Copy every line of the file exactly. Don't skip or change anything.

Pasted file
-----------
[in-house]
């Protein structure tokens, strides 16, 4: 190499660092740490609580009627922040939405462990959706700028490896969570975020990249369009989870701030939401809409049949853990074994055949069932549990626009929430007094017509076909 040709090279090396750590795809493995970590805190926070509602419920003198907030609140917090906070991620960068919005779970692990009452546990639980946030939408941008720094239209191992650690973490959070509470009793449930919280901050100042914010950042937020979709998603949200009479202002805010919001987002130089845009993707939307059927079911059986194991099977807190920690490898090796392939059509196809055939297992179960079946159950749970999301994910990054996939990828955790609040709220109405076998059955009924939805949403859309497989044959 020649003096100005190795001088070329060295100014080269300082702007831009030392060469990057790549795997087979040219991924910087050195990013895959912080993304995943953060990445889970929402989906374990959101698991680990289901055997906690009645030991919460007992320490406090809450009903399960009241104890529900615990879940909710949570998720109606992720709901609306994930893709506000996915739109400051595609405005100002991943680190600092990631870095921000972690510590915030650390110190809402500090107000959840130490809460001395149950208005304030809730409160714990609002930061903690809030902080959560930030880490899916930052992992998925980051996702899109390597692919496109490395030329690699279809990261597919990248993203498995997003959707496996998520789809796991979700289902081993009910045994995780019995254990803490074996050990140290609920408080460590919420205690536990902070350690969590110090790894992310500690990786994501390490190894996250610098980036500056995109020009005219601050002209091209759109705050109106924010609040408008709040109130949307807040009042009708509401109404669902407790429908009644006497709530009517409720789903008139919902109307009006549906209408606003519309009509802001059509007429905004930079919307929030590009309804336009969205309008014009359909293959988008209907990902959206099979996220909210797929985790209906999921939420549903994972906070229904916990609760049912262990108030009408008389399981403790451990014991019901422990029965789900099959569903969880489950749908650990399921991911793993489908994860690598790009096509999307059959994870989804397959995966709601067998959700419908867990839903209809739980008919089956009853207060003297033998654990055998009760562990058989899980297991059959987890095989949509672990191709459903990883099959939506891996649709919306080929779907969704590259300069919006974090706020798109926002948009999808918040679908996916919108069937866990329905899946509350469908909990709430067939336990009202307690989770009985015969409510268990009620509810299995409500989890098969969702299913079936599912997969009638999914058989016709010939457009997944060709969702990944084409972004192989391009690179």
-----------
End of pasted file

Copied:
[in-house]
């Protein structure tokens, strides 16, 4: 190499660092740490609580009627922040939405462990959706700028490896969570975020990249369009989870701030939401809409049949853990074994055949069932549990626009929430007094017509076909 040709090279090396750590795809493995970590805190926070509602419920003198907030609140917090906070991620960068919005779970692990009452546990639980946030939408941008720094239209191992650690973490959070509470009793449930919280901050100042914010950042937020979709998603949200009479202002805010919001987002130089845009993707939307059927079911059986194991099977807190920690490898090796392939059509196809055939297992179960079946159950749970999301994910990054996939990828955790609040709220109405076998059955009924939805949403859309497989044959 020649003096100005190795001088070329060295100014080269300082702007831009030392060469990057790549795997087979040219991924910087050195990013895959912080993304995943953060990445889970929402989906374990959101698991680990289901055997906690009645030991919460007992320490406090809450009903399960009241104890529900615990879940909710949570998720109606992720709901609306994930893709506000996915739109400051595609405005100002991943680190600092990631870095921000972690510590915030650390110190809402500090107000959840130490809460001395149950208005304030809730409160714990609002930061903690809030902080959560930030880490899916930052992992998925980051996702899109390597692919496109490395030329690699279809990261597919990248993203498995997003959707496996998520789809796991979700289902081993009910045994995780019995254990803490074996050990140290609920408080460590919420205690536990902070350690969590110090790894992310500690990786994501390490190894996250610098980036500056995109020009005219601050002209091209759109705050109106924010609040408008709040109130949307807040009042009708509401109404669902407790429908009644006497709530009517409720789903008139919902109307009006549906209408606003519309009509802001059509007429905004930079919307929030590009309804336009969205309008014009359909293959988008209907990902959206099979996220909210797929985790209906999921939420549903994972906070229904916990609760049912262990108030009408008389399981403790451990014991019901422990029965789900099959569903969880489950749908650990399921991911793993489908994860690598790009096509999307059959994870989804397959995966709601067998959700419908867990839903209809739980008919089956009853207060003297033998654990055998009760562990058989899980297991059959987890095989949509672990191709459903990883099959939506891996649709919306080929779907969704590259300069919006974090706020798109926002948009999808918040679908996916919108069937866990329905899946509350469908909990709430067939336990009202307690989770009985015969409510268990009620509810299995409500989890098969969702299913079936599912997969009638999914058989016709010939457009997944060709969702990944084409972004192989391009690179």